Big Mama: A no-frills Korean eatery
The name might suggest a raucous karaoke pub or a seedy bar, but Big Mama is just a no-frills Korean eatery on the fringe of the rapidly gentrifying Tiong Bahru estate.
Named after the bespectacled and matronly Korean lady boss, Ji-young Nam Gung, Big Mama is all about homey and MSG-free Korean fare cooked with gusto — exactly the stuff a Korean mother would cook.
“I came to Singapore years back to learn English and to supervise — and cook for — a group of Korean students,” says Nam Gung, a former Mathematics tutor who hails from the Korean metropolitan city of Busan. She soon mastered the English language and her Korean restaurant leverages on her years of experience cooking for the students. It’s is clearly paying off: barely a month after opening, the minimally embellished eatery with garish, dull-grey interior — the equivalent of an air-conditioned tze char in Singapore — is luring an equal mix of Korean expats and locals in droves.
It seems the diners frequent Big Mama for two signatures dishes: dak galbi ($15 per person, minimum order for two) — diced chicken stir-fried with sweet potato chips, onions, rice cake and bits of cabbage on a hotplate with home-made chili pepper paste; and samgyupsal suyuk (small $25, large $40), a dish of steamed sliced pork belly served with sliced fresh cucumber and celery with two dips of garlic-lemon and black bean sauce.
We adored the former for the novelty of tableside cooking (by Big Mama herself nonetheless), but the shine wore off after a few mouthfuls: subsequent bites delivered diminishing returns when every chunk in the plate was enrobed in a quickly-monotonous sweet and spicy sauce that drowned the mixture.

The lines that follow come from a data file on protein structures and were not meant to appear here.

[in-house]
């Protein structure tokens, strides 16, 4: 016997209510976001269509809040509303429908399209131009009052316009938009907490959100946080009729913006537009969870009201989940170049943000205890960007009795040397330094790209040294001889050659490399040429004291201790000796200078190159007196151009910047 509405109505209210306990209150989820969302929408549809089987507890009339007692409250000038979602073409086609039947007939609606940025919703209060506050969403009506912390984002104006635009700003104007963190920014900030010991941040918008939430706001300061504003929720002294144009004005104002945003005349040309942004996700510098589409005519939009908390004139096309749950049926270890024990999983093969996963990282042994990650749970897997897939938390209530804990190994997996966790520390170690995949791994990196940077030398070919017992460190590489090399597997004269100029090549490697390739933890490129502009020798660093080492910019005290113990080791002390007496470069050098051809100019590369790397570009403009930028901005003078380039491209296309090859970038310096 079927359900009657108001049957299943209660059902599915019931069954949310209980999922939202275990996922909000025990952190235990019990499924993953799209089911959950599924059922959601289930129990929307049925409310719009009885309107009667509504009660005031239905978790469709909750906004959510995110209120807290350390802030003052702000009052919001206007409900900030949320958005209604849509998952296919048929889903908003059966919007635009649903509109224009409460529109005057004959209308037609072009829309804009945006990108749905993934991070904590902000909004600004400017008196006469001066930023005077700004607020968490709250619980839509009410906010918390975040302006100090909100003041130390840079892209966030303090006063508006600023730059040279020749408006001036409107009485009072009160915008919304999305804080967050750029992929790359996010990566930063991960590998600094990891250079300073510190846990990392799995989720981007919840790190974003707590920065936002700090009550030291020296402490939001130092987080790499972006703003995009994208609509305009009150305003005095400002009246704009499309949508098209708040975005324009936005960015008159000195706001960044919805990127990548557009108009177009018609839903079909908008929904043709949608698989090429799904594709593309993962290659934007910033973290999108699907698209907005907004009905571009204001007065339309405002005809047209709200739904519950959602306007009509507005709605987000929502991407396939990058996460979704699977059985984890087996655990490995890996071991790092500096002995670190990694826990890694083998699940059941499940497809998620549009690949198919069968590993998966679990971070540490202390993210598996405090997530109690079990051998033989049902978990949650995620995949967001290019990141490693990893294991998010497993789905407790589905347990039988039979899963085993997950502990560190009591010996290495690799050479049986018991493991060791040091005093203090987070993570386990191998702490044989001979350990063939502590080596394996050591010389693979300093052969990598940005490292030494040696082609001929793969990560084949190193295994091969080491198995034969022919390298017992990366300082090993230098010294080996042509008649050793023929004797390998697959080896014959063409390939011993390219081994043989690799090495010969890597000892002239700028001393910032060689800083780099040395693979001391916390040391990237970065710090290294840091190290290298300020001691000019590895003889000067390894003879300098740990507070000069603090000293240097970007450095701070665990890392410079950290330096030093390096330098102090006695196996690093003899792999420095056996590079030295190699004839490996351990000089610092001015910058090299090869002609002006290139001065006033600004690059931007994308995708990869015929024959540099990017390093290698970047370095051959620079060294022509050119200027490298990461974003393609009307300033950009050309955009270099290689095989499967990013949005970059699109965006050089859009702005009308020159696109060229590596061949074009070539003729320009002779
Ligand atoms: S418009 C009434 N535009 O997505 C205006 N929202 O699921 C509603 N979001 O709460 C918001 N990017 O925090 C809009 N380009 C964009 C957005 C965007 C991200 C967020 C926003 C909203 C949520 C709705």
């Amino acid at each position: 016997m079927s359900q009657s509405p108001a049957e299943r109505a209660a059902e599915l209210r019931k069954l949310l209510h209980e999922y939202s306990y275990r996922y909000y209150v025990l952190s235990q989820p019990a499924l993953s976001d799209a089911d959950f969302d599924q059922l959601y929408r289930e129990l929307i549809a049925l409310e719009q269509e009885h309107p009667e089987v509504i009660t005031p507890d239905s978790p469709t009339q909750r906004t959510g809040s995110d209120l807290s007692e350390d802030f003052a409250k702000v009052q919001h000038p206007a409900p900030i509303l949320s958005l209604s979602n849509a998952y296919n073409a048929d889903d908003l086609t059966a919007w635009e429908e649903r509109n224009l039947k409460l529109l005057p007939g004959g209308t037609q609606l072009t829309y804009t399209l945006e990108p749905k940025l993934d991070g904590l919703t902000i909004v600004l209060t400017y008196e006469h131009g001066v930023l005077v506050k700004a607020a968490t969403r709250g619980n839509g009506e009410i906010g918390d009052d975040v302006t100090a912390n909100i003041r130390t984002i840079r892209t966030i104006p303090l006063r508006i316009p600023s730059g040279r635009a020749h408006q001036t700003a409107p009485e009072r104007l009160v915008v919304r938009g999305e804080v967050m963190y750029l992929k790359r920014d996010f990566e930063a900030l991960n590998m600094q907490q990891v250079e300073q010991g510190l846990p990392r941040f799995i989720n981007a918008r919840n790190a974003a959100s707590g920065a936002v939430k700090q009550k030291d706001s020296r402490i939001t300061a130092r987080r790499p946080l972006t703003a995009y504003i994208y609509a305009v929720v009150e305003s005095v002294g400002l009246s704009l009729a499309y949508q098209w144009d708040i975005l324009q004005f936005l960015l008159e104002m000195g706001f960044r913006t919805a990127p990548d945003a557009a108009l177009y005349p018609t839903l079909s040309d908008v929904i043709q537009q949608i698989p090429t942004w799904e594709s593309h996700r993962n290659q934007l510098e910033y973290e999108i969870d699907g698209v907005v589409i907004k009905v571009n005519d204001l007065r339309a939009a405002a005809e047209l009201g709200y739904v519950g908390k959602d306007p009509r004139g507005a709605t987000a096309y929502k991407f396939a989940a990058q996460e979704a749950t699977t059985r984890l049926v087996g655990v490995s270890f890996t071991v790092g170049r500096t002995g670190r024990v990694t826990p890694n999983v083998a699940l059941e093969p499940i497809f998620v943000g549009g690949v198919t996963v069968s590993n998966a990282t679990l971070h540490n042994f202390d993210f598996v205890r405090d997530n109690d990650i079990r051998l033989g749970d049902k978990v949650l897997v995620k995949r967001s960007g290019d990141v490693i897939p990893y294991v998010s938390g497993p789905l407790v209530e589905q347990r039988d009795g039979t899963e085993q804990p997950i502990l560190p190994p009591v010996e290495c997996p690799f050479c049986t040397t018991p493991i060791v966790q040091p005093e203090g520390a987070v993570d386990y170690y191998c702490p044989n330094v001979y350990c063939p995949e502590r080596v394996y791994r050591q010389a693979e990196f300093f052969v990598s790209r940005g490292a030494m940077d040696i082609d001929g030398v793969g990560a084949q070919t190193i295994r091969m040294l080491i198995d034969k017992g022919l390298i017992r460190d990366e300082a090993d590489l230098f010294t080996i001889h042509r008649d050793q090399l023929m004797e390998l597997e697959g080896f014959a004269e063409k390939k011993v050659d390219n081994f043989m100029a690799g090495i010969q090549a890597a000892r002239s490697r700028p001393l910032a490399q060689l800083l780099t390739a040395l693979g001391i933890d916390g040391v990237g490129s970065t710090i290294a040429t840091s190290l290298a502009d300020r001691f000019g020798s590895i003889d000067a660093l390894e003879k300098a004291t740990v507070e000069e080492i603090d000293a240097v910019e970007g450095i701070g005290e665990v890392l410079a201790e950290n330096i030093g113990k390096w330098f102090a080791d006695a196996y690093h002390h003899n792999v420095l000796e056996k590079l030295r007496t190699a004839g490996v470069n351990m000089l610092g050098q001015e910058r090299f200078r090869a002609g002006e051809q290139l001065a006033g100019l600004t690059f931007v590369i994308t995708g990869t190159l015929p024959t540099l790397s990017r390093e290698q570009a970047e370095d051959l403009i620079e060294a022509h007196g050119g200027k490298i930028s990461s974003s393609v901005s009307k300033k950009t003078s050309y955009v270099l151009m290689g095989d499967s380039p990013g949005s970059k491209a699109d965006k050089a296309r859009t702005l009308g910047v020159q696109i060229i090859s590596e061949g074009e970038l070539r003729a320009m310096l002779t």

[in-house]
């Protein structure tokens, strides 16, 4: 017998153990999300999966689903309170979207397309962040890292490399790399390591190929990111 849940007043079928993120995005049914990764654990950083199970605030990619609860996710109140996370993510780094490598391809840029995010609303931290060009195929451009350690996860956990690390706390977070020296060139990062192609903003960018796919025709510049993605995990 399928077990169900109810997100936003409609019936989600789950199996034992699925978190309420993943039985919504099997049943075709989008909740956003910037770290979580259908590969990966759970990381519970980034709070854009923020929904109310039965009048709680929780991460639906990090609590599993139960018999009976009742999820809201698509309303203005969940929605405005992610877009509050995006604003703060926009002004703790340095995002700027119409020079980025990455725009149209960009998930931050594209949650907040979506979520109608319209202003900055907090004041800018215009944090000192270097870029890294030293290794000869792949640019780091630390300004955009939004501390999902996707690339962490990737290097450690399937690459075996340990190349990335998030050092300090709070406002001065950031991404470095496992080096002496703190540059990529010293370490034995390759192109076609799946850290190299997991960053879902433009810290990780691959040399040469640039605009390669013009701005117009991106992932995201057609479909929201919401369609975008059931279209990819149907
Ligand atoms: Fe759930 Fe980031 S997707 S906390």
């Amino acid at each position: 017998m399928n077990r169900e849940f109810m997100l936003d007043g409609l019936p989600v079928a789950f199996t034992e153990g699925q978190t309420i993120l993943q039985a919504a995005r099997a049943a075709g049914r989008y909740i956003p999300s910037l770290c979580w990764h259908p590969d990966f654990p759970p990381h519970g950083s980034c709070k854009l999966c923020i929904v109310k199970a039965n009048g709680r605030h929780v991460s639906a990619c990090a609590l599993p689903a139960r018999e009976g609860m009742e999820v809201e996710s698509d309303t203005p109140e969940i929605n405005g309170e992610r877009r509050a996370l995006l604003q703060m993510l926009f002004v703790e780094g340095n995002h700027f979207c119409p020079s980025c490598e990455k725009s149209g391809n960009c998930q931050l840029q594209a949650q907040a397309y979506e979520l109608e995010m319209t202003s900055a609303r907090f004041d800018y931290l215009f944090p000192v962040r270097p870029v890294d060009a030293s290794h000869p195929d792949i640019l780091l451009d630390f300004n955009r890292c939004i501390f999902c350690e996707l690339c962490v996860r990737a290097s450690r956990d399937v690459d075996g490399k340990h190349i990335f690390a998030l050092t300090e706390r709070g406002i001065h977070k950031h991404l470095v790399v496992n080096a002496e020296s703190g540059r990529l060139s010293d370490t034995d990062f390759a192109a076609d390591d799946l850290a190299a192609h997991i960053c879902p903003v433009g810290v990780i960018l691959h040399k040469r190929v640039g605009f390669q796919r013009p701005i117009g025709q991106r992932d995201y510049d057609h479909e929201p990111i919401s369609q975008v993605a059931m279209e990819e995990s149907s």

On the other hand, the tiles of still-fatty suyuk dipped in the sauces with accompanying vegetables were refreshingly savoury, as were the petite servings of six different types of panchan (Korean side dishes), which included a miserly but pungently delicious serving of kimchi.
Big Mama is no one trick pony — her menu teems with heaps of Korean signatures. The dwaeji moksal yangnyum gui (grilled pork collar with a Korean fermented soy sauce made, $18) beamed with a mildly sweet and addictive flavour, and was a perfect companion with rice; as was the haemul kimchi jeon, a generous disc of doughy fried pancake peppered with a riot of chives, prawns and squid ($15).
The kimchi soup ($14) left us underwhelmed with a fishy stench that the accompanying onions failed to hide.
Not that it will steer us away — prices at this mid-tiered Korean joint are attractive enough to lure us back for another try; we will be back for Big Mama’s kimchi fried rice.
Must eats: stir-fried chicken with sweet potato, steamed pork belly, grilled pork collar, seafood and chive pancakes
Big Mama | Address: 2 Kim Tian Road | Tel: 6270 7704 | Opening hours: Daily 11:30am–2:30pm, 5:30–11pm; closed two Mondays a month
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